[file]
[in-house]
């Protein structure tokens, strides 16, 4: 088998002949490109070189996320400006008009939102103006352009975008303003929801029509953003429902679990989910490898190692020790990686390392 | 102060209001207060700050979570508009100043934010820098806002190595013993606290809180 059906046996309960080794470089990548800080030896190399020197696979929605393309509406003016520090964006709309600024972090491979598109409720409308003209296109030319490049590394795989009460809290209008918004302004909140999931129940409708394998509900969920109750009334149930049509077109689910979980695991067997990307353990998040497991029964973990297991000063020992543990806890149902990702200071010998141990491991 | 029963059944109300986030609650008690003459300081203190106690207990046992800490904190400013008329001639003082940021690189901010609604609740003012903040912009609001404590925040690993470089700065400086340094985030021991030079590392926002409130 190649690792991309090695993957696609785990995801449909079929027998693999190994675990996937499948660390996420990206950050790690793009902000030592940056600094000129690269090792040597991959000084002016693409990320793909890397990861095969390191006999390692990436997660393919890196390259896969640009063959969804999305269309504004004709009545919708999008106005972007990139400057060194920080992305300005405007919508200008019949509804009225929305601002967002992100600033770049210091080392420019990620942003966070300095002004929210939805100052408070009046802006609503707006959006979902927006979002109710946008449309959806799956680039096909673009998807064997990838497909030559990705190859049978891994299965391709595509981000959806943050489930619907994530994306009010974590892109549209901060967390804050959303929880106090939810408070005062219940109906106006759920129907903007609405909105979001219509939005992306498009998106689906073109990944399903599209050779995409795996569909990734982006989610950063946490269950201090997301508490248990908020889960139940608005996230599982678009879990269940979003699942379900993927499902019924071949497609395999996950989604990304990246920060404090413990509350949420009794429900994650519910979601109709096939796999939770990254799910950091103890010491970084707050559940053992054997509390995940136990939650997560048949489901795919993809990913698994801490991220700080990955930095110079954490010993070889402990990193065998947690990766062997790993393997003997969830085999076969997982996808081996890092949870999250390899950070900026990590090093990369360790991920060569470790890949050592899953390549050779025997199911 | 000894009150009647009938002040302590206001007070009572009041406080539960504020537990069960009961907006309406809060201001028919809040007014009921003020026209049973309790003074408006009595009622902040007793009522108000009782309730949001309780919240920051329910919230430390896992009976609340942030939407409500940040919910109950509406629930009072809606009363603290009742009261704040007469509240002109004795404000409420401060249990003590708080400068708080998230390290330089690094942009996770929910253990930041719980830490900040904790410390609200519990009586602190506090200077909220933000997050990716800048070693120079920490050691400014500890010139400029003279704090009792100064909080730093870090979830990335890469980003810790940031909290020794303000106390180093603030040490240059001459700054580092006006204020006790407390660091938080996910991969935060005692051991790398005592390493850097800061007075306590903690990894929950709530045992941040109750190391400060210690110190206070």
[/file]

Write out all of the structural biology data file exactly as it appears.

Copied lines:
[in-house]
């Protein structure tokens, strides 16, 4: 088998002949490109070189996320400006008009939102103006352009975008303003929801029509953003429902679990989910490898190692020790990686390392 | 102060209001207060700050979570508009100043934010820098806002190595013993606290809180 059906046996309960080794470089990548800080030896190399020197696979929605393309509406003016520090964006709309600024972090491979598109409720409308003209296109030319490049590394795989009460809290209008918004302004909140999931129940409708394998509900969920109750009334149930049509077109689910979980695991067997990307353990998040497991029964973990297991000063020992543990806890149902990702200071010998141990491991 | 029963059944109300986030609650008690003459300081203190106690207990046992800490904190400013008329001639003082940021690189901010609604609740003012903040912009609001404590925040690993470089700065400086340094985030021991030079590392926002409130 190649690792991309090695993957696609785990995801449909079929027998693999190994675990996937499948660390996420990206950050790690793009902000030592940056600094000129690269090792040597991959000084002016693409990320793909890397990861095969390191006999390692990436997660393919890196390259896969640009063959969804999305269309504004004709009545919708999008106005972007990139400057060194920080992305300005405007919508200008019949509804009225929305601002967002992100600033770049210091080392420019990620942003966070300095002004929210939805100052408070009046802006609503707006959006979902927006979002109710946008449309959806799956680039096909673009998807064997990838497909030559990705190859049978891994299965391709595509981000959806943050489930619907994530994306009010974590892109549209901060967390804050959303929880106090939810408070005062219940109906106006759920129907903007609405909105979001219509939005992306498009998106689906073109990944399903599209050779995409795996569909990734982006989610950063946490269950201090997301508490248990908020889960139940608005996230599982678009879990269940979003699942379900993927499902019924071949497609395999996950989604990304990246920060404090413990509350949420009794429900994650519910979601109709096939796999939770990254799910950091103890010491970084707050559940053992054997509390995940136990939650997560048949489901795919993809990913698994801490991220700080990955930095110079954490010993070889402990990193065998947690990766062997790993393997003997969830085999076969997982996808081996890092949870999250390899950070900026990590090093990369360790991920060569470790890949050592899953390549050779025997199911 | 000894009150009647009938002040302590206001007070009572009041406080539960504020537990069960009961907006309406809060201001028919809040007014009921003020026209049973309790003074408006009595009622902040007793009522108000009782309730949001309780919240920051329910919230430390896992009976609340942030939407409500940040919910109950509406629930009072809606009363603290009742009261704040007469509240002109004795404000409420401060249990003590708080400068708080998230390290330089690094942009996770929910253990930041719980830490900040904790410390609200519990009586602190506090200077909220933000997050990716800048070693120079920490050691400014500890010139400029003279704090009792100064909080730093870090979830990335890469980003810790940031909290020794303000106390180093603030040490240059001459700054580092006006204020006790407390660091938080996910991969935060005692051991790398005592390493850097800061007075306590903690990894929950709530045992941040109750190391400060210690110190206070």